Protecting Minors from Lewd Messages
With the increase of instant and text messaging, this bill moves to protect minors from obscene and harmful messages by updating the current statute to include any electronic communication including but not limited to electronic mail, instant messages, text messages, and any other communication created by means of use of the Internet or wireless network, whether by computer, telephone, or any other device. The law previous defines harmful messages as any handwritten or printed material, visual representation, live performance or sound recording.
(Ch. 74 of the Acts of 2010; passed by the Senate on March 25, 2010)

U.S. Senate Interim Appointment
This legislation authorized the Governor to fill a vacancy in one of the two United States Senate seats representing Massachusetts by temporarily appointing a person to serve until the seat is filled by a person elected in a special election for that seat. (Ch. 92 of the Acts of 2009, passed by the Senate on September 23, 2009)

Right to Repair
This bill requires automakers to make all vehicle repair information available at a fair price. The legislation ensures that manufacturer information, diagnostic codes and scan tools offered to authorized dealerships would also be offered for sale at a non-discriminatory price to independent auto repair shops and vehicle owners. (S. 2517, passed by the Senate on July 6, 2010)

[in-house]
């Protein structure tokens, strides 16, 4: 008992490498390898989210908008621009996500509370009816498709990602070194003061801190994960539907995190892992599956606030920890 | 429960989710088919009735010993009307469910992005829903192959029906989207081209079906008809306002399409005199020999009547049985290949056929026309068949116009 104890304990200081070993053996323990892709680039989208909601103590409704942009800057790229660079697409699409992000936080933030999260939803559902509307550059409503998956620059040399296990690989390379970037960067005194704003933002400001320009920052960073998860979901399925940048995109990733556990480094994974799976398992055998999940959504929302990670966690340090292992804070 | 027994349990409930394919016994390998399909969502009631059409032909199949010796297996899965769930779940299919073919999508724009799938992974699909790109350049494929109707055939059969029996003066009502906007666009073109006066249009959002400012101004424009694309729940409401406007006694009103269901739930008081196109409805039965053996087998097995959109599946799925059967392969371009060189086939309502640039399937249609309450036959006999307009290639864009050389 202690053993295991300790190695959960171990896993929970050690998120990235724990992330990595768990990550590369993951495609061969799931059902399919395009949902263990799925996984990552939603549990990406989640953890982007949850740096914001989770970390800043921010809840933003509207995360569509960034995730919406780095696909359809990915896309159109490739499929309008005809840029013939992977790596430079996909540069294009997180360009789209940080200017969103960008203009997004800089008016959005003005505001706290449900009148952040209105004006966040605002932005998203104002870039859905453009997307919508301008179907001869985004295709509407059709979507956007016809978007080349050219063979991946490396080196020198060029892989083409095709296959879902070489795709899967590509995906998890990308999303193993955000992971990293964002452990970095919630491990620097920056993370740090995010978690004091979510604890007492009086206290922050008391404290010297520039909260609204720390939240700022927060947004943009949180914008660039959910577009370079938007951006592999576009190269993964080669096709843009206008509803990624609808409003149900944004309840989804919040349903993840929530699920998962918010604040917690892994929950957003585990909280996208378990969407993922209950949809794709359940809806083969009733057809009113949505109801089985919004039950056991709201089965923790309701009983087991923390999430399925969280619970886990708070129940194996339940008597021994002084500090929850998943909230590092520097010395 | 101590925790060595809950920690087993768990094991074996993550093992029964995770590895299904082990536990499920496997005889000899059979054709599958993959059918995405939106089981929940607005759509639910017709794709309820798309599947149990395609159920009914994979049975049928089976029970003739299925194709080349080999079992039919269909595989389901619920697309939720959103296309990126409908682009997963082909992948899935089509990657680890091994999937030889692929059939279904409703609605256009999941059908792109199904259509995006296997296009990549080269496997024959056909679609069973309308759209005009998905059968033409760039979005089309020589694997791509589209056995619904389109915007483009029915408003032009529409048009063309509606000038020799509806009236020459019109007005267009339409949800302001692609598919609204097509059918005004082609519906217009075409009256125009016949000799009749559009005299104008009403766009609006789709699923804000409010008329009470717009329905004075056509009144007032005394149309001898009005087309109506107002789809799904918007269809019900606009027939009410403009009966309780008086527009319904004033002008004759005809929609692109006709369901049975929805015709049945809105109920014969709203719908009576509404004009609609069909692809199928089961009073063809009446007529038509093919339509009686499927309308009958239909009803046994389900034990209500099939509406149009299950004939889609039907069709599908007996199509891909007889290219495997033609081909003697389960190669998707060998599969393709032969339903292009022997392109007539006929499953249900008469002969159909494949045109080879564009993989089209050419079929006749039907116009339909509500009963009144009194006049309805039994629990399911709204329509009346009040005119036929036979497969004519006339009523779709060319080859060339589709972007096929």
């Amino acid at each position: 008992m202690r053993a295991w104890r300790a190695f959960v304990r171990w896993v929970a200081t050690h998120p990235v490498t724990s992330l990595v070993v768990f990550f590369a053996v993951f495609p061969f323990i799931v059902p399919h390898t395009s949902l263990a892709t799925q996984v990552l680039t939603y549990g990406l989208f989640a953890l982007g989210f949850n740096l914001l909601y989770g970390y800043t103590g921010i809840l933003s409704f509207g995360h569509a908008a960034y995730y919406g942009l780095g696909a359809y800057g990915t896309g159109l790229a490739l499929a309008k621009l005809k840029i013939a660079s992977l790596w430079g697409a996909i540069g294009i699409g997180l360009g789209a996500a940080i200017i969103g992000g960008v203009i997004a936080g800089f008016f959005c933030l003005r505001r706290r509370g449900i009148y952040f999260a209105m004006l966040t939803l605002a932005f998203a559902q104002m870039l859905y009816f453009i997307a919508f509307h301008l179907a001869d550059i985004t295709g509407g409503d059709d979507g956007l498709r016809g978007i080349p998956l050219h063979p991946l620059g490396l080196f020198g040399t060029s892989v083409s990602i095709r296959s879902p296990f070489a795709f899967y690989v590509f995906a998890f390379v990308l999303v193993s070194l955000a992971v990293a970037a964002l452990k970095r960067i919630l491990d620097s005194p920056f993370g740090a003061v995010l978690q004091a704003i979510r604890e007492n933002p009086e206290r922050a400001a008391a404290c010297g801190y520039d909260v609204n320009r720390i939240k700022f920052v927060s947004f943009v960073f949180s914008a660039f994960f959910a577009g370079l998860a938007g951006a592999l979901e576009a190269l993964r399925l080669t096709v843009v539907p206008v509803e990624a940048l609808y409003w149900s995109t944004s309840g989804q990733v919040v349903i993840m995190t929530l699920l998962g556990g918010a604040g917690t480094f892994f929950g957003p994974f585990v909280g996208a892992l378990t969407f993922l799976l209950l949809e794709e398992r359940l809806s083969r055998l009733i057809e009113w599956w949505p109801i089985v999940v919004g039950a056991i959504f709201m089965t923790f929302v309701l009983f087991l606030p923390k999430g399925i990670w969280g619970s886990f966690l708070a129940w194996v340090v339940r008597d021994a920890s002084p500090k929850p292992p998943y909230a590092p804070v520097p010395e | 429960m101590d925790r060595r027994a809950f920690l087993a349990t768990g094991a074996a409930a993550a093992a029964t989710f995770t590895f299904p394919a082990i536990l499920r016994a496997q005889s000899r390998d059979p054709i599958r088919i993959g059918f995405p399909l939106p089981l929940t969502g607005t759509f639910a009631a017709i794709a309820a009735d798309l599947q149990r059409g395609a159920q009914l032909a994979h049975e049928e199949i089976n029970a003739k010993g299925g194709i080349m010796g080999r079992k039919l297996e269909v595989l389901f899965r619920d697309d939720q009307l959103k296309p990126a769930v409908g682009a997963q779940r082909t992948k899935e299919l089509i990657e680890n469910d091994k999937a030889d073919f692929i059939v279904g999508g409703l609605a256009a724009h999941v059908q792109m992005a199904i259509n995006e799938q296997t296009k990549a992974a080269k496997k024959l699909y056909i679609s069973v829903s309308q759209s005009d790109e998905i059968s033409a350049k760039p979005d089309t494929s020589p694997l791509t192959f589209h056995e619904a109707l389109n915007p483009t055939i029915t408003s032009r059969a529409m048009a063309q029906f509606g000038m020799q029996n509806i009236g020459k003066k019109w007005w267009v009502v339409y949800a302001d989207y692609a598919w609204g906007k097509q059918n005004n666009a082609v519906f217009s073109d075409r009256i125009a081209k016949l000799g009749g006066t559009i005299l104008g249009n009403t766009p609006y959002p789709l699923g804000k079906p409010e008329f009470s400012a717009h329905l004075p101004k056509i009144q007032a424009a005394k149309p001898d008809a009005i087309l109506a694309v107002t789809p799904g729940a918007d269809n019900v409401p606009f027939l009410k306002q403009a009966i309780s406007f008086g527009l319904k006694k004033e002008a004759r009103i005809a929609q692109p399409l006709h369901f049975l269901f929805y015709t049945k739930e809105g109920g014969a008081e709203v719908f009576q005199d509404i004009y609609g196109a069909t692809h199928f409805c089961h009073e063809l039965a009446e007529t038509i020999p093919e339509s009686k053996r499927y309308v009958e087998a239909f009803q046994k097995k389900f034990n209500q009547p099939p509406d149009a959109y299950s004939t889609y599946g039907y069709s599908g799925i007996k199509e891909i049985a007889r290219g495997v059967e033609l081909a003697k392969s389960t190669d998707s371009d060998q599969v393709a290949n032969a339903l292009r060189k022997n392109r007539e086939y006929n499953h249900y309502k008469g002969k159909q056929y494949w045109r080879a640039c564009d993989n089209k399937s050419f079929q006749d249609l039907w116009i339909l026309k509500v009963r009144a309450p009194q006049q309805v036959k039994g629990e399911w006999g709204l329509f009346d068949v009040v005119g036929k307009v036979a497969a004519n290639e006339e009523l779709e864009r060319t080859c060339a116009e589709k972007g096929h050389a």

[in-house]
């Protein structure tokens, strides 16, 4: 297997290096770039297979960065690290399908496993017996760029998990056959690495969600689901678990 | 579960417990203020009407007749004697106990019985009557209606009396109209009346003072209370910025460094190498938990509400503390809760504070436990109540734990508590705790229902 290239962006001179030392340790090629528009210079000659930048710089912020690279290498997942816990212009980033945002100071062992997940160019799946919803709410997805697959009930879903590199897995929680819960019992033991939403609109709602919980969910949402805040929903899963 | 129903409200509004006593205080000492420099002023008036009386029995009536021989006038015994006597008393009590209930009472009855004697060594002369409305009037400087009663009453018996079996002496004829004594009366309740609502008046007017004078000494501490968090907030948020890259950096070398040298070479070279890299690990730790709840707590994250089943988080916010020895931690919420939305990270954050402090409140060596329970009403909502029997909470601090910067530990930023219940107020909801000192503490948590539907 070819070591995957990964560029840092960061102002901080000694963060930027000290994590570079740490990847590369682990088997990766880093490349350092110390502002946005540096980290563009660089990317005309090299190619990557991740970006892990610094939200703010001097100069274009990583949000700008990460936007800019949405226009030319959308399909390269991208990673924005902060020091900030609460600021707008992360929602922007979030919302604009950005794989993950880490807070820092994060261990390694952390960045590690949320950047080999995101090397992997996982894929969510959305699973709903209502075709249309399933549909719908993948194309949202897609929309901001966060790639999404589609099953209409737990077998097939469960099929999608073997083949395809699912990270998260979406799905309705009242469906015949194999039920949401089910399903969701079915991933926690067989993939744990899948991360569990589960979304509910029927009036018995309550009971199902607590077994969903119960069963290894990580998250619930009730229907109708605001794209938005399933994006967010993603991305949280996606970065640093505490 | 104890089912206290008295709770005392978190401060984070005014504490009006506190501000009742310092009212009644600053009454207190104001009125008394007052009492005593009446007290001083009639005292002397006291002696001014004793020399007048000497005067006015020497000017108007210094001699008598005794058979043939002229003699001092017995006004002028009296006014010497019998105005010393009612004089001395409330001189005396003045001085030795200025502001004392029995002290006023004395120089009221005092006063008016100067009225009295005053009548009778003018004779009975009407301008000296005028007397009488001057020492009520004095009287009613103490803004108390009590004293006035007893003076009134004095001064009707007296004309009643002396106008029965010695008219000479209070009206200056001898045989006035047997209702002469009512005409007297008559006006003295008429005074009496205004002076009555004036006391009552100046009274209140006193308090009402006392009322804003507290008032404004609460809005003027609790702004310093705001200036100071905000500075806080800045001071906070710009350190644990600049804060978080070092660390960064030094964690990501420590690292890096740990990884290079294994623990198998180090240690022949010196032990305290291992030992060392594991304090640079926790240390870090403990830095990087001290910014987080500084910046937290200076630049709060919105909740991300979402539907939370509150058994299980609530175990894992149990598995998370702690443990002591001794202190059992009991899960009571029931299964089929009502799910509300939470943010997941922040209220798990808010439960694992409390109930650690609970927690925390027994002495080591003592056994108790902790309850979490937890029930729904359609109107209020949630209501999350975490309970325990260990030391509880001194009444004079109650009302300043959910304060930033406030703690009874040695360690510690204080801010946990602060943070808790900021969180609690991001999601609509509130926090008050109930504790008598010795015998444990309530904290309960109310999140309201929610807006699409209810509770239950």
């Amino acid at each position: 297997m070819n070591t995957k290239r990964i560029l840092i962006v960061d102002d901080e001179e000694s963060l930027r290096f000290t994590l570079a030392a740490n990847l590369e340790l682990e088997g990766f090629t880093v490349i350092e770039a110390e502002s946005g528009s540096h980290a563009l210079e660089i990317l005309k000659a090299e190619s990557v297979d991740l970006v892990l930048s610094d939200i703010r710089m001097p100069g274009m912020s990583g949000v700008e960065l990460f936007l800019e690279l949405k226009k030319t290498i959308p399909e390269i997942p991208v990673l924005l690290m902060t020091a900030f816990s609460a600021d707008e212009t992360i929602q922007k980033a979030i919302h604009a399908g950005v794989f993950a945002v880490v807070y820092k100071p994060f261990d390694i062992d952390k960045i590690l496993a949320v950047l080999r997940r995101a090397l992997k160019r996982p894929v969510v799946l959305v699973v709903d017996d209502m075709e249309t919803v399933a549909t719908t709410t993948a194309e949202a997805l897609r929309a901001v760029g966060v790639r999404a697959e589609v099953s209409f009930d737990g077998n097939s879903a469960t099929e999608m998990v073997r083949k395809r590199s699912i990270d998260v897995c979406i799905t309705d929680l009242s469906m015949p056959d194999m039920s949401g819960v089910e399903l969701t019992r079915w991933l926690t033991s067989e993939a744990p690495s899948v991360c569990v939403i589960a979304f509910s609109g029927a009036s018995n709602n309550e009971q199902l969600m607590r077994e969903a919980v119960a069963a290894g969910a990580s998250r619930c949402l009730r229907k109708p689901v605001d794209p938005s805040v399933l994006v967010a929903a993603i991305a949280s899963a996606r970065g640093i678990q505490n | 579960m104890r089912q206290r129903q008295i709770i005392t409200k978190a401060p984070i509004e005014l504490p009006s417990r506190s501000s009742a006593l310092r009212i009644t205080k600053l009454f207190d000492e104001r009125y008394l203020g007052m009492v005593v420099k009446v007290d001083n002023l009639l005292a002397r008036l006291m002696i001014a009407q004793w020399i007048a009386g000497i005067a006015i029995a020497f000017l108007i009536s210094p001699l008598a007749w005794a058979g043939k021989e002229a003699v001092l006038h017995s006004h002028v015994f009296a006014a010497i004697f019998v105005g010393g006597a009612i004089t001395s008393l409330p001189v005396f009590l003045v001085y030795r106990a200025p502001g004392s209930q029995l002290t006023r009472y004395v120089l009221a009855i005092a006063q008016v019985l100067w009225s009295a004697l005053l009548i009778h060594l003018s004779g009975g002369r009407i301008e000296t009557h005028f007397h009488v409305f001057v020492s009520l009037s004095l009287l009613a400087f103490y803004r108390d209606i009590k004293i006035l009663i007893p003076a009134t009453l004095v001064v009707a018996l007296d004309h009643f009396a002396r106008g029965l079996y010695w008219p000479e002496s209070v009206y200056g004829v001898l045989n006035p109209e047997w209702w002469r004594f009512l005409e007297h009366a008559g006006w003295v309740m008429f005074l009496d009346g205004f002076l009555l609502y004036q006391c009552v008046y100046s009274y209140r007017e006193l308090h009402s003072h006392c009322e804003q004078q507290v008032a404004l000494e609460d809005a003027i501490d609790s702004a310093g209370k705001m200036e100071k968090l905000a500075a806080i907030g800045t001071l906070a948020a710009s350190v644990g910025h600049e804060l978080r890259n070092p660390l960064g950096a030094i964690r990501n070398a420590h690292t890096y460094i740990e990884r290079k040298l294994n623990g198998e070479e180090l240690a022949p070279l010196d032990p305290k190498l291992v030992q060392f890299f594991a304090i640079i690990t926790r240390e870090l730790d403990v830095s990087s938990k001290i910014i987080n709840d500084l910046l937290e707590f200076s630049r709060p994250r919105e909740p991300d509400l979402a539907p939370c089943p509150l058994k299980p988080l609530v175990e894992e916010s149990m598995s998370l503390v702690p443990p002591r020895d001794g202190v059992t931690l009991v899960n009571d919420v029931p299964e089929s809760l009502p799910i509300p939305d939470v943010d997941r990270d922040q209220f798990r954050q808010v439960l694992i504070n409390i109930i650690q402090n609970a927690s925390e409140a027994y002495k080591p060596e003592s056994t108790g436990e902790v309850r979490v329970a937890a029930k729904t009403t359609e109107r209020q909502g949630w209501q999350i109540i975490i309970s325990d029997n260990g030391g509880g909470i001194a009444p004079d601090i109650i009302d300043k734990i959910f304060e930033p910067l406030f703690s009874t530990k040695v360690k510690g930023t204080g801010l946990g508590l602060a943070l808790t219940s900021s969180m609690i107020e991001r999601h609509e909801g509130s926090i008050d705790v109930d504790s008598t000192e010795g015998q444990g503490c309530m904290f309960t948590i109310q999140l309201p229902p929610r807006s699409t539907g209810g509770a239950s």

Safe Driving
In an effort to curb dangerous driving, this legislation bans texting while driving, making it a primary offense, and takes additional steps to improve safety for all drivers and public transportation passengers while also cracking down on historically bad motor vehicle operators. It prohibits all drivers from texting while driving and punishes violators with increasing fines of $100 for the first offense, $250 for the second, and $500 for third and subsequent offenses.

The bill further enhances public safety by prohibiting junior operators – anyone under 18 – from using any cell phone or mobile device for any reason, hand-held or hands-free, while driving.

The bill also ensures the abilities of drivers 75 and older by requiring them to renew their licenses in-person and also complete a vision test every five years.

Finally, the bill targets historically bad drivers by requiring anyone with three surcharged moving violations within two years to take a driver re-training course or have their license suspended indefinitely until completing the course. (Ch. 155 of the Acts of 2010, passed by the Senate on March 2, 2010)

School Bullying
Strengthening efforts in schools to keep Massachusetts students safe this law mandates employing new strategies for adults, new supports for students and better communications among state agencies to prevent report and effectively address issues related to bullying. The law increases efforts to educate students about bullying including regulations on student handbooks and classroom instruction and institutes new rules and expectations for reporting incidents of bullying.